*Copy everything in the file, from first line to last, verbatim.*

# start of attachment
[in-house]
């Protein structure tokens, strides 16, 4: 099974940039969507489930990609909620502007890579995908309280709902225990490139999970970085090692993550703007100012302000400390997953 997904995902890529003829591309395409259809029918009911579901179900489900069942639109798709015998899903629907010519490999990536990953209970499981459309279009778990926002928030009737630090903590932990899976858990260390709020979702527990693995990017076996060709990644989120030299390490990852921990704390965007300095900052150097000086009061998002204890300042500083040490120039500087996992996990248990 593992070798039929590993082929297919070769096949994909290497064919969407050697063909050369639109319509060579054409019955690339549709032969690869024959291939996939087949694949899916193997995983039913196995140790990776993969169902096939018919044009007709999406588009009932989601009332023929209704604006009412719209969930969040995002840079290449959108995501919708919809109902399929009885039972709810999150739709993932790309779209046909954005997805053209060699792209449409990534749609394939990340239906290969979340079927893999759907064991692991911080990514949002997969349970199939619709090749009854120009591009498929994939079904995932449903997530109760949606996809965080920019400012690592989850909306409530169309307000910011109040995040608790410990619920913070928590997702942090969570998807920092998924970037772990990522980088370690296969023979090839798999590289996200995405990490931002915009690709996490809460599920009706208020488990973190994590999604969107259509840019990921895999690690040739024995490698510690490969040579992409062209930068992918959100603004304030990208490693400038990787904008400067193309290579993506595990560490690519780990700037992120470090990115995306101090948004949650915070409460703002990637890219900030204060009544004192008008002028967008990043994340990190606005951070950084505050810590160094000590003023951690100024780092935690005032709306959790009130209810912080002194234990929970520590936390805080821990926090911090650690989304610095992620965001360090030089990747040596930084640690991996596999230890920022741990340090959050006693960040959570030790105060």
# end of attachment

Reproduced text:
[in-house]
């Protein structure tokens, strides 16, 4: 099974940039969507489930990609909620502007890579995908309280709902225990490139999970970085090692993550703007100012302000400390997953 997904995902890529003829591309395409259809029918009911579901179900489900069942639109798709015998899903629907010519490999990536990953209970499981459309279009778990926002928030009737630090903590932990899976858990260390709020979702527990693995990017076996060709990644989120030299390490990852921990704390965007300095900052150097000086009061998002204890300042500083040490120039500087996992996990248990 593992070798039929590993082929297919070769096949994909290497064919969407050697063909050369639109319509060579054409019955690339549709032969690869024959291939996939087949694949899916193997995983039913196995140790990776993969169902096939018919044009007709999406588009009932989601009332023929209704604006009412719209969930969040995002840079290449959108995501919708919809109902399929009885039972709810999150739709993932790309779209046909954005997805053209060699792209449409990534749609394939990340239906290969979340079927893999759907064991692991911080990514949002997969349970199939619709090749009854120009591009498929994939079904995932449903997530109760949606996809965080920019400012690592989850909306409530169309307000910011109040995040608790410990619920913070928590997702942090969570998807920092998924970037772990990522980088370690296969023979090839798999590289996200995405990490931002915009690709996490809460599920009706208020488990973190994590999604969107259509840019990921895999690690040739024995490698510690490969040579992409062209930068992918959100603004304030990208490693400038990787904008400067193309290579993506595990560490690519780990700037992120470090990115995306101090948004949650915070409460703002990637890219900030204060009544004192008008002028967008990043994340990190606005951070950084505050810590160094000590003023951690100024780092935690005032709306959790009130209810912080002194234990929970520590936390805080821990926090911090650690989304610095992620965001360090030089990747040596930084640690991996596999230890920022741990340090959050006693960040959570030790105060």